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Suppression, denial, sublimation: Defending against the initial pains of very long life sentences

last modified Apr 28, 2016 04:33 PM
Dr Serena Wright, Dr Ben Crewe and Dr Susie Hulley's latest article for Theoretical Criminology

Dr Wright, Dr Crewe and Dr Hulley's latest article explores the psychic components of the early pains of imprisonment described by male and female prisoners serving very long mandatory life sentences for murder. You can access the article here

Prisons Research at Cambridge University

The Cambridge Institute of Criminology Prisons Research Centre aims to provide a stimulating research environment in which a coherent strategy of high quality research can be pursued, and integration between funded and non-funded, and applied and theoretical projects can be facilitated. We investigate how prisons operate, socially, morally and operationally, how they are experienced, and the relationship between these moral and social qualities, and their effects.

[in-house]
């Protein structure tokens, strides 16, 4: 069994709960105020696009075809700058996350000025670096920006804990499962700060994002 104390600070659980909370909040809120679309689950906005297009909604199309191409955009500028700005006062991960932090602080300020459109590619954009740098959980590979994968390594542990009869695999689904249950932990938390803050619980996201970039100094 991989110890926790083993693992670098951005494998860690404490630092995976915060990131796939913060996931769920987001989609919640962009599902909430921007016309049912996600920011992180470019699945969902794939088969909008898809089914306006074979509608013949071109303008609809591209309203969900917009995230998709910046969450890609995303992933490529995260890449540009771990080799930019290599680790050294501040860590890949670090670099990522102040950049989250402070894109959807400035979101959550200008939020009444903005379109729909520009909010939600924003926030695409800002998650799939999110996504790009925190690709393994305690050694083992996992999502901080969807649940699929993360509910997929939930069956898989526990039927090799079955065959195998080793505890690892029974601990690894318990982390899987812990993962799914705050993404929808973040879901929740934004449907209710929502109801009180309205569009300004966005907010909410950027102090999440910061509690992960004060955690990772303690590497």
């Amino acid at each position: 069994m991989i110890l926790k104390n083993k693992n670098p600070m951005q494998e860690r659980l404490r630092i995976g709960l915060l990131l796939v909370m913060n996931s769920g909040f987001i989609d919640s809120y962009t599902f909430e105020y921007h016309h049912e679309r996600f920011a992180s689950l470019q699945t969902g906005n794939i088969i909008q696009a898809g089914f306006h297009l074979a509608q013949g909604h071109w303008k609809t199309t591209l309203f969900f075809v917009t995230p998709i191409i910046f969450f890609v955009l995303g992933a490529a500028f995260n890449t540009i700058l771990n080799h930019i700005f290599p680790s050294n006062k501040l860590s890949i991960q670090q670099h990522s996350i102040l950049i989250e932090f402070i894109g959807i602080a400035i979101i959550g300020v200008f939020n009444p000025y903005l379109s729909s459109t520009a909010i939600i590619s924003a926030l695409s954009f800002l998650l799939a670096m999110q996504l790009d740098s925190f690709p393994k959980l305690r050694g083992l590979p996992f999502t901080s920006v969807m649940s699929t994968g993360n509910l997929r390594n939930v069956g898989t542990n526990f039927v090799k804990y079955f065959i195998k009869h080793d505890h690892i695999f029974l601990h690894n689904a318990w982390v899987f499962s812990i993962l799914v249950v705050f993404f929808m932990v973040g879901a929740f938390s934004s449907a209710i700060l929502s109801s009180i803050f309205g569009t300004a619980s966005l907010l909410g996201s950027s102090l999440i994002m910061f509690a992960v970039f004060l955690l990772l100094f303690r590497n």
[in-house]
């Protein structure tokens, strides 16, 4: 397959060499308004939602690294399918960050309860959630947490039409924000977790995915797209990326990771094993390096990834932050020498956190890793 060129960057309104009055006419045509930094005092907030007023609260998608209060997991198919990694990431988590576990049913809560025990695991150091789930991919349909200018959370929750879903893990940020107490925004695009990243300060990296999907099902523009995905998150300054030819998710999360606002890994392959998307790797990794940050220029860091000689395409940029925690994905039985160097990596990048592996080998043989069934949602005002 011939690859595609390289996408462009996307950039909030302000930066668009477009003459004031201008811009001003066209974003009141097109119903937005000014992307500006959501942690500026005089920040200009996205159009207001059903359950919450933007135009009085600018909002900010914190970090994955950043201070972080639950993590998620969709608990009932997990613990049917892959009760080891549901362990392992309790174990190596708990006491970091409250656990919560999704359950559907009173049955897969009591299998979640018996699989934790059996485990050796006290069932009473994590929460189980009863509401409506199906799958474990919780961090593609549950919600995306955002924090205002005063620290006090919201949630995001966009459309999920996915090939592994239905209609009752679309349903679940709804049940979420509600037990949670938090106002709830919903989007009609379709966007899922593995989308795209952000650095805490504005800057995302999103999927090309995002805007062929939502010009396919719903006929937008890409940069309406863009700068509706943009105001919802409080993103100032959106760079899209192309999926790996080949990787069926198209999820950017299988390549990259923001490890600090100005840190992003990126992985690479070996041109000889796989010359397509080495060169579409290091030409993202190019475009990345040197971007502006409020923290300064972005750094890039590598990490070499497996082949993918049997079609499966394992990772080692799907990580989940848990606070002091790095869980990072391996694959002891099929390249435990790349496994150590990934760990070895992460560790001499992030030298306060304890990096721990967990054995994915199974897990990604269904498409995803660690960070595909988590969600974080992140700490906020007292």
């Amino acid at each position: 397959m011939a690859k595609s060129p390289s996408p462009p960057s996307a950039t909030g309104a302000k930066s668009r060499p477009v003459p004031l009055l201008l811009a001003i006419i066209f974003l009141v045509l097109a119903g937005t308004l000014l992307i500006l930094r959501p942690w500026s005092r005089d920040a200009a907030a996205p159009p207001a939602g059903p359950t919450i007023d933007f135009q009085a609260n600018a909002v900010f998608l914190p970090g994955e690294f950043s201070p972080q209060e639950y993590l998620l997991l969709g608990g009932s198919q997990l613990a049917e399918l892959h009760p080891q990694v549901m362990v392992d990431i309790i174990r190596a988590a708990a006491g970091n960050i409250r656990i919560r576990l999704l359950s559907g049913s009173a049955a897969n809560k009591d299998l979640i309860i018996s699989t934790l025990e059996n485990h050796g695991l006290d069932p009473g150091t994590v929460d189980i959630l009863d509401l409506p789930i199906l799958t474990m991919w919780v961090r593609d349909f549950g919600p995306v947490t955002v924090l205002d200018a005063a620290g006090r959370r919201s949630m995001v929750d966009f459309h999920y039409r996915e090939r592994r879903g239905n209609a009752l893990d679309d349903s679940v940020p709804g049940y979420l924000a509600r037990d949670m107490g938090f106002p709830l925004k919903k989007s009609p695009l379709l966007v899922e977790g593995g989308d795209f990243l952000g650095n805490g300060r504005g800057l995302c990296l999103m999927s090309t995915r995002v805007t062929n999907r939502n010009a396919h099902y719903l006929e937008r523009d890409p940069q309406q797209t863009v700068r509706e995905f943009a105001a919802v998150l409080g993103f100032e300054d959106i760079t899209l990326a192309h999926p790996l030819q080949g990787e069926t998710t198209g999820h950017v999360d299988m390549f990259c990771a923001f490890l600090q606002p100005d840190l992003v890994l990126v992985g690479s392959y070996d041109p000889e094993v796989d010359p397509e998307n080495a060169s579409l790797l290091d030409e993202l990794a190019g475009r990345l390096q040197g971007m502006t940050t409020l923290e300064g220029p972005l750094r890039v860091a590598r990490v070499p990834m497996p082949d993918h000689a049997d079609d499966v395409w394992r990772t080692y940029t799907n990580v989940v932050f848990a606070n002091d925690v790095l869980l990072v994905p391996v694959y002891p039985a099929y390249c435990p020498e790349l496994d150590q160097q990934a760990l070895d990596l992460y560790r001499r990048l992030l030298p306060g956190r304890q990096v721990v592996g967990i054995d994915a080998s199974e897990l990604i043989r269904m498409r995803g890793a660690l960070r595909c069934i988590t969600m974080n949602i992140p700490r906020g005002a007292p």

Members of the PRC team carry out, individually and collectively, methodologically rigorous and theoretically relevant field-based studies addressing problems of human and social values, punishment practices, and the organisation and effects of aspects of prison life. We strive to forge links with other prisons researchers, scholars in the broader fields of criminology and sociology, and with practitioners. Our vision is to develop a rigorous and person-centred model of social inquiry.